Margaret Smithers-Crump used thousands of tiny pieces of Plexiglas to create the paintings and three-dimensional installations in her exhibit “Vital” at Pearl Fincher Museum of Fine Arts. The exhibit is inspired by her interest in water and its relationship to cycles of life, death and renewal.
Smithers-Crump, a Houston resident, began working with Plexiglas 20 years ago and developed a method of sanding the material, then painting or drawing on it. With its ability to take on transparent, opaque or reflective qualities, the material resembles water, she said.
One of her pieces includes an assemblage of three pointed cones hanging from the ceiling like icicles over a burned wooden bowl.
“I wanted it to feel like it was something Neolithic people might do, in consecration of a very sacred moment when the ice begins to melt and you gather that water,” Smithers-Crump said.
The artist said the central piece of the exhibit, “Gathering,” conveys the idea of an aquatic food chain. Smithers-Crump arranged pieces of cut Plexiglas in a whirlpool pattern, with larger pieces—representing fish or larger organisms—circling the smaller pieces. The piece consists of over 2,000 individual pieces and took over six hours to install, Smithers-Crump said.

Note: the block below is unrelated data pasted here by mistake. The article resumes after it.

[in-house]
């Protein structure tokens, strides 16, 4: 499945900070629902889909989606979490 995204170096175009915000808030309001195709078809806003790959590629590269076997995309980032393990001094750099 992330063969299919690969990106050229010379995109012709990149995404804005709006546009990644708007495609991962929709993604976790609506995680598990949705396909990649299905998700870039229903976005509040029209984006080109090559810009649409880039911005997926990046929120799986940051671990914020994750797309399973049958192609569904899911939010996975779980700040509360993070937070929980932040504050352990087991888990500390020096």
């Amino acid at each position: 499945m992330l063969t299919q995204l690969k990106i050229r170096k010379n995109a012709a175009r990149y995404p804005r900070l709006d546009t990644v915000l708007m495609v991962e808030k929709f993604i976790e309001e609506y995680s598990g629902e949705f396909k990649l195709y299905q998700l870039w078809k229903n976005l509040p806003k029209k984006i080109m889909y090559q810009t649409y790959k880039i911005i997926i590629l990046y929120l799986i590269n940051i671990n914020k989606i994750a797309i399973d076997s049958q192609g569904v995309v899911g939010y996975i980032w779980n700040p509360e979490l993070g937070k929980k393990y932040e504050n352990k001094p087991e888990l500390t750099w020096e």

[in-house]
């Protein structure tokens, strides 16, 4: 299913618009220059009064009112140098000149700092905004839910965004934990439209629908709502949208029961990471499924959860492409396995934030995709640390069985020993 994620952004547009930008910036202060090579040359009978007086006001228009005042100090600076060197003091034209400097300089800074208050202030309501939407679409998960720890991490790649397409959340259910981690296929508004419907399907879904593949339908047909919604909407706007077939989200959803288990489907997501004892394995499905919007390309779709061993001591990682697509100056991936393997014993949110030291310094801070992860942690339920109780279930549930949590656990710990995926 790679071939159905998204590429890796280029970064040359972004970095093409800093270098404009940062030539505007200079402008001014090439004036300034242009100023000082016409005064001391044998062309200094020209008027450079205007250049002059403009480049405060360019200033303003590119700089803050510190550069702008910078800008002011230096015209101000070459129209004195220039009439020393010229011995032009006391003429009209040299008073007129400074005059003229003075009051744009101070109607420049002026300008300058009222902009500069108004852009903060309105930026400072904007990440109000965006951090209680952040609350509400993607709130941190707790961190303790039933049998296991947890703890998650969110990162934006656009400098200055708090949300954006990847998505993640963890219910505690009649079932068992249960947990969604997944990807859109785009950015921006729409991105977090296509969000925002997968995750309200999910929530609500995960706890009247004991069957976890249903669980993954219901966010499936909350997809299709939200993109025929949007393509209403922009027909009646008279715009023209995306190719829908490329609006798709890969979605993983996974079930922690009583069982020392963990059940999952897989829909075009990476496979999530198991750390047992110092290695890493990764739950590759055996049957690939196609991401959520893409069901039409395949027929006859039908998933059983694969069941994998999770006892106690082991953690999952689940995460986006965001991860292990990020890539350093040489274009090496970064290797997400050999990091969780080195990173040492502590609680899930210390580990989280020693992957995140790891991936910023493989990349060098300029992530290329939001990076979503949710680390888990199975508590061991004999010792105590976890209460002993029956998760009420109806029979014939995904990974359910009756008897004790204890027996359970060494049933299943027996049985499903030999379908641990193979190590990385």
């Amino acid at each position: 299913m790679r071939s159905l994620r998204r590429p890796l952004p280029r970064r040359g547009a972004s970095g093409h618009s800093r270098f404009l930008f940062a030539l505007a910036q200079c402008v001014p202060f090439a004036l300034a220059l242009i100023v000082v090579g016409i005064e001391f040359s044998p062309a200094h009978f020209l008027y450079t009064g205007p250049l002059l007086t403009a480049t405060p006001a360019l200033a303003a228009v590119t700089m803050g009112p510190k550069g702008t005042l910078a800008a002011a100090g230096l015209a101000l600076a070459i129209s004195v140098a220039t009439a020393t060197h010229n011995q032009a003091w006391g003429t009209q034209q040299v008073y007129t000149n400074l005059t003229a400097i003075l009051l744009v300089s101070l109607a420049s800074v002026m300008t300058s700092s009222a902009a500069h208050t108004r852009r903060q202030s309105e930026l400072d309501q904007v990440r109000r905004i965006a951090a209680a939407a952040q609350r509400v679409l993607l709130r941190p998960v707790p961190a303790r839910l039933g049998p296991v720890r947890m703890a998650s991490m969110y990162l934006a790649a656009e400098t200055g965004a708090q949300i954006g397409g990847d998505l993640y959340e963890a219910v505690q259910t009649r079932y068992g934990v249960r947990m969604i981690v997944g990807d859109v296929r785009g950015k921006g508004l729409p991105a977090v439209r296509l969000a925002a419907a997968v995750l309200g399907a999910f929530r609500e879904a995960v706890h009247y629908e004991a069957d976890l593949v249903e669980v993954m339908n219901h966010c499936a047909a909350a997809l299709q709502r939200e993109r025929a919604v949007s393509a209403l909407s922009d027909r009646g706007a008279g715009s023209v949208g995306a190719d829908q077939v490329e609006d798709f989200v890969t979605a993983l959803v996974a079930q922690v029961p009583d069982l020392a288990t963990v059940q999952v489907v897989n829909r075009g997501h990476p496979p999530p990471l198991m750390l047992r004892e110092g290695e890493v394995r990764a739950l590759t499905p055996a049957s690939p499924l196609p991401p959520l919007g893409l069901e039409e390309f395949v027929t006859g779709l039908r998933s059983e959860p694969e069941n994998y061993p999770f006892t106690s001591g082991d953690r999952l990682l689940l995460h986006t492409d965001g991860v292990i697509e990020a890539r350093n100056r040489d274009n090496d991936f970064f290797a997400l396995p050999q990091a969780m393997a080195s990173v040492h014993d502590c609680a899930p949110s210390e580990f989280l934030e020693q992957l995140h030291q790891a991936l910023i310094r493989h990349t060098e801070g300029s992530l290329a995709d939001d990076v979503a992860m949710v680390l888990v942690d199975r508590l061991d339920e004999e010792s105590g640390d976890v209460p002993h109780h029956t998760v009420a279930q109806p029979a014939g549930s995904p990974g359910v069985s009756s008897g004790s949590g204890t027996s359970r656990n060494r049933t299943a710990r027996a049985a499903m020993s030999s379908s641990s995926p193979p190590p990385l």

Smithers-Crump said she meant for the pieces in “Vital” to be open to interpretation. Several pieces of art in the exhibit resemble the structure of coral or veins in the circulatory system, she said. A selection of round, flat paintings resemble planets, but could also be interpreted as petri dishes.
The themes of rebirth and recycling are also present in a series of rectangular paintings she made from some of her artwork that had been damaged during Hurricane Ike in Galveston, Smithers-Crump said.
Curator Terry Capps said the museum had wanted to find an artist whose work would pair well with its summer exhibit of National Parks photography by Mark Burns. Capps said she was attracted by the themes of nature and conservation in Smithers-Crump’s art.
Mark Burns’ “National Parks” exhibit and “Vital” will run through Sept. 3 at the PFMFA. “Vital” is on display in the Rebecca Cole Gallery.